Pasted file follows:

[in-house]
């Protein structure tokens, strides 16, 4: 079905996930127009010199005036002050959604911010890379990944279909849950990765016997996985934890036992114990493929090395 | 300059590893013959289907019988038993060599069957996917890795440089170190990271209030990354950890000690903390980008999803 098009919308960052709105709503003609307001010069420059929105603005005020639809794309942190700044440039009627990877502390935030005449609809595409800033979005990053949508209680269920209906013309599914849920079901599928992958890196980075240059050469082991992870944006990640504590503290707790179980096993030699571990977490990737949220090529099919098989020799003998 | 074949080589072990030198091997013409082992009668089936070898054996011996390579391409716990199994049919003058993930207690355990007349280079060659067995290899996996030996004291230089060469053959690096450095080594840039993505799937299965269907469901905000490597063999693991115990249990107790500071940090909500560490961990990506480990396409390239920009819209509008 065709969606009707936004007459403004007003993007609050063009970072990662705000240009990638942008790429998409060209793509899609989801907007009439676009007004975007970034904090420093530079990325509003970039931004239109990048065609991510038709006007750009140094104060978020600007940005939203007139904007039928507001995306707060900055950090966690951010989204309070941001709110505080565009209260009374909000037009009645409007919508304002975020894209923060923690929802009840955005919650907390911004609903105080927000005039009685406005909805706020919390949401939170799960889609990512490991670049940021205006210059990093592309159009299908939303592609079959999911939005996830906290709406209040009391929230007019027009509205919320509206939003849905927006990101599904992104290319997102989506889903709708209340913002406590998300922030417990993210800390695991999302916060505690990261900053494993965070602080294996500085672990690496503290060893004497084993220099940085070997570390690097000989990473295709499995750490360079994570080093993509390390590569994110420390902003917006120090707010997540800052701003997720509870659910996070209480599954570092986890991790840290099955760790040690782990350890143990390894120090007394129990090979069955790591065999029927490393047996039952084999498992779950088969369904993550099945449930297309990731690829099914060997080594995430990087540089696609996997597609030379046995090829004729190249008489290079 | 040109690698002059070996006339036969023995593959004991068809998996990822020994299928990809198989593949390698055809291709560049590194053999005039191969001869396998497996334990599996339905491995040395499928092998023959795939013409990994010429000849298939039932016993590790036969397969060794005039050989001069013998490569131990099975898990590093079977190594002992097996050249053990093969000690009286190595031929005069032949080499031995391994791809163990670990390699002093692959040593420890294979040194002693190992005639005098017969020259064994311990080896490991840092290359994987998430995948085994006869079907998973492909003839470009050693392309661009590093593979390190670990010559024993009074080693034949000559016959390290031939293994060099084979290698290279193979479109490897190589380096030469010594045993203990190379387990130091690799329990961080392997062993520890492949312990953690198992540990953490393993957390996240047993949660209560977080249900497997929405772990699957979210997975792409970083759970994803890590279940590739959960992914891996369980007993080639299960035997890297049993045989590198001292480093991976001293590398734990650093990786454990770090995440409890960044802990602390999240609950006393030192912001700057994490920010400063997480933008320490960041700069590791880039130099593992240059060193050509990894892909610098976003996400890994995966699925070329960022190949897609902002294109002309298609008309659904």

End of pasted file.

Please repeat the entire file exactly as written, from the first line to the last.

[in-house]
């Protein structure tokens, strides 16, 4: 079905996930127009010199005036002050959604911010890379990944279909849950990765016997996985934890036992114990493929090395 | 300059590893013959289907019988038993060599069957996917890795440089170190990271209030990354950890000690903390980008999803 098009919308960052709105709503003609307001010069420059929105603005005020639809794309942190700044440039009627990877502390935030005449609809595409800033979005990053949508209680269920209906013309599914849920079901599928992958890196980075240059050469082991992870944006990640504590503290707790179980096993030699571990977490990737949220090529099919098989020799003998 | 074949080589072990030198091997013409082992009668089936070898054996011996390579391409716990199994049919003058993930207690355990007349280079060659067995290899996996030996004291230089060469053959690096450095080594840039993505799937299965269907469901905000490597063999693991115990249990107790500071940090909500560490961990990506480990396409390239920009819209509008 065709969606009707936004007459403004007003993007609050063009970072990662705000240009990638942008790429998409060209793509899609989801907007009439676009007004975007970034904090420093530079990325509003970039931004239109990048065609991510038709006007750009140094104060978020600007940005939203007139904007039928507001995306707060900055950090966690951010989204309070941001709110505080565009209260009374909000037009009645409007919508304002975020894209923060923690929802009840955005919650907390911004609903105080927000005039009685406005909805706020919390949401939170799960889609990512490991670049940021205006210059990093592309159009299908939303592609079959999911939005996830906290709406209040009391929230007019027009509205919320509206939003849905927006990101599904992104290319997102989506889903709708209340913002406590998300922030417990993210800390695991999302916060505690990261900053494993965070602080294996500085672990690496503290060893004497084993220099940085070997570390690097000989990473295709499995750490360079994570080093993509390390590569994110420390902003917006120090707010997540800052701003997720509870659910996070209480599954570092986890991790840290099955760790040690782990350890143990390894120090007394129990090979069955790591065999029927490393047996039952084999498992779950088969369904993550099945449930297309990731690829099914060997080594995430990087540089696609996997597609030379046995090829004729190249008489290079 | 040109690698002059070996006339036969023995593959004991068809998996990822020994299928990809198989593949390698055809291709560049590194053999005039191969001869396998497996334990599996339905491995040395499928092998023959795939013409990994010429000849298939039932016993590790036969397969060794005039050989001069013998490569131990099975898990590093079977190594002992097996050249053990093969000690009286190595031929005069032949080499031995391994791809163990670990390699002093692959040593420890294979040194002693190992005639005098017969020259064994311990080896490991840092290359994987998430995948085994006869079907998973492909003839470009050693392309661009590093593979390190670990010559024993009074080693034949000559016959390290031939293994060099084979290698290279193979479109490897190589380096030469010594045993203990190379387990130091690799329990961080392997062993520890492949312990953690198992540990953490393993957390996240047993949660209560977080249900497997929405772990699957979210997975792409970083759970994803890590279940590739959960992914891996369980007993080639299960035997890297049993045989590198001292480093991976001293590398734990650093990786454990770090995440409890960044802990602390999240609950006393030192912001700057994490920010400063997480933008320490960041700069590791880039130099593992240059060193050509990894892909610098976003996400890994995966699925070329960022190949897609902002294109002309298609008309659904």